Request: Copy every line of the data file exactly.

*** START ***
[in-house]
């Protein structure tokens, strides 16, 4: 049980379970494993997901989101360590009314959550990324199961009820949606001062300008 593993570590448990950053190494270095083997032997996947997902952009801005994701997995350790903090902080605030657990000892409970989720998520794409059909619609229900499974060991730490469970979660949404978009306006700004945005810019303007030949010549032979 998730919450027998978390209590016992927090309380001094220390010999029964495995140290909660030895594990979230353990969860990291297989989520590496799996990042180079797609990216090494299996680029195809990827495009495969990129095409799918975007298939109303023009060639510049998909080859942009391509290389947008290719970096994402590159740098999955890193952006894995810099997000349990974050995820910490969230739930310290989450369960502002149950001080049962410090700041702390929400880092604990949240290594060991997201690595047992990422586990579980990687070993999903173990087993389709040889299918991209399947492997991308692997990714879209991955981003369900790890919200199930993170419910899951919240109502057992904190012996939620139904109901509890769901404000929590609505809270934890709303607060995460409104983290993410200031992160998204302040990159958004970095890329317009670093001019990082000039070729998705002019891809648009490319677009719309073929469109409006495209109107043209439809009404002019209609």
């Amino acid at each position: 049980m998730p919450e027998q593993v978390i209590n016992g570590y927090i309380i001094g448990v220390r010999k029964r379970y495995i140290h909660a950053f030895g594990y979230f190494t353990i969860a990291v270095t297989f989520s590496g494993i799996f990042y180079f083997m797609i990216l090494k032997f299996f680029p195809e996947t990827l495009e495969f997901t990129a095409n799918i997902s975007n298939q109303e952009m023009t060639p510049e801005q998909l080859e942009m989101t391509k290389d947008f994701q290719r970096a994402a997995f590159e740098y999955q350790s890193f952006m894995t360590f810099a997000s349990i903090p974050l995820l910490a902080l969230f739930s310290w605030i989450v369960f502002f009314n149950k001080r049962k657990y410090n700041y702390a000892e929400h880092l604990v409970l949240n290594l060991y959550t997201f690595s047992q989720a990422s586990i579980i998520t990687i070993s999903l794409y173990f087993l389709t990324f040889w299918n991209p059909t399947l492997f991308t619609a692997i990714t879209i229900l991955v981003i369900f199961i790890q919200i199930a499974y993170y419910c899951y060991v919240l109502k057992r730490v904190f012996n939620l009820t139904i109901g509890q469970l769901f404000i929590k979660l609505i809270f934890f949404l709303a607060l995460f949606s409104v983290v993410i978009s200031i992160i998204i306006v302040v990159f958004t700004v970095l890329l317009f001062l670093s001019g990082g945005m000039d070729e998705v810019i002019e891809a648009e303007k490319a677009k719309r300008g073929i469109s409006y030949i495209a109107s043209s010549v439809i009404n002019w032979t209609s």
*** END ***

[in-house]
């Protein structure tokens, strides 16, 4: 049980379970494993997901989101360590009314959550990324199961009820949606001062300008 593993570590448990950053190494270095083997032997996947997902952009801005994701997995350790903090902080605030657990000892409970989720998520794409059909619609229900499974060991730490469970979660949404978009306006700004945005810019303007030949010549032979 998730919450027998978390209590016992927090309380001094220390010999029964495995140290909660030895594990979230353990969860990291297989989520590496799996990042180079797609990216090494299996680029195809990827495009495969990129095409799918975007298939109303023009060639510049998909080859942009391509290389947008290719970096994402590159740098999955890193952006894995810099997000349990974050995820910490969230739930310290989450369960502002149950001080049962410090700041702390929400880092604990949240290594060991997201690595047992990422586990579980990687070993999903173990087993389709040889299918991209399947492997991308692997990714879209991955981003369900790890919200199930993170419910899951919240109502057992904190012996939620139904109901509890769901404000929590609505809270934890709303607060995460409104983290993410200031992160998204302040990159958004970095890329317009670093001019990082000039070729998705002019891809648009490319677009719309073929469109409006495209109107043209439809009404002019209609």
């Amino acid at each position: 049980m998730p919450e027998q593993v978390i209590n016992g570590y927090i309380i001094g448990v220390r010999k029964r379970y495995i140290h909660a950053f030895g594990y979230f190494t353990i969860a990291v270095t297989f989520s590496g494993i799996f990042y180079f083997m797609i990216l090494k032997f299996f680029p195809e996947t990827l495009e495969f997901t990129a095409n799918i997902s975007n298939q109303e952009m023009t060639p510049e801005q998909l080859e942009m989101t391509k290389d947008f994701q290719r970096a994402a997995f590159e740098y999955q350790s890193f952006m894995t360590f810099a997000s349990i903090p974050l995820l910490a902080l969230f739930s310290w605030i989450v369960f502002f009314n149950k001080r049962k657990y410090n700041y702390a000892e929400h880092l604990v409970l949240n290594l060991y959550t997201f690595s047992q989720a990422s586990i579980i998520t990687i070993s999903l794409y173990f087993l389709t990324f040889w299918n991209p059909t399947l492997f991308t619609a692997i990714t879209i229900l991955v981003i369900f199961i790890q919200i199930a499974y993170y419910c899951y060991v919240l109502k057992r730490v904190f012996n939620l009820t139904i109901g509890q469970l769901f404000i929590k979660l609505i809270f934890f949404l709303a607060l995460f949606s409104v983290v993410i978009s200031i992160i998204i306006v302040v990159f958004t700004v970095l890329l317009f001062l670093s001019g990082g945005m000039d070729e998705v810019i002019e891809a648009e303007k490319a677009k719309r300008g073929i469109s409006y030949i495209a109107s043209s010549v439809i009404n002019w032979t209609s």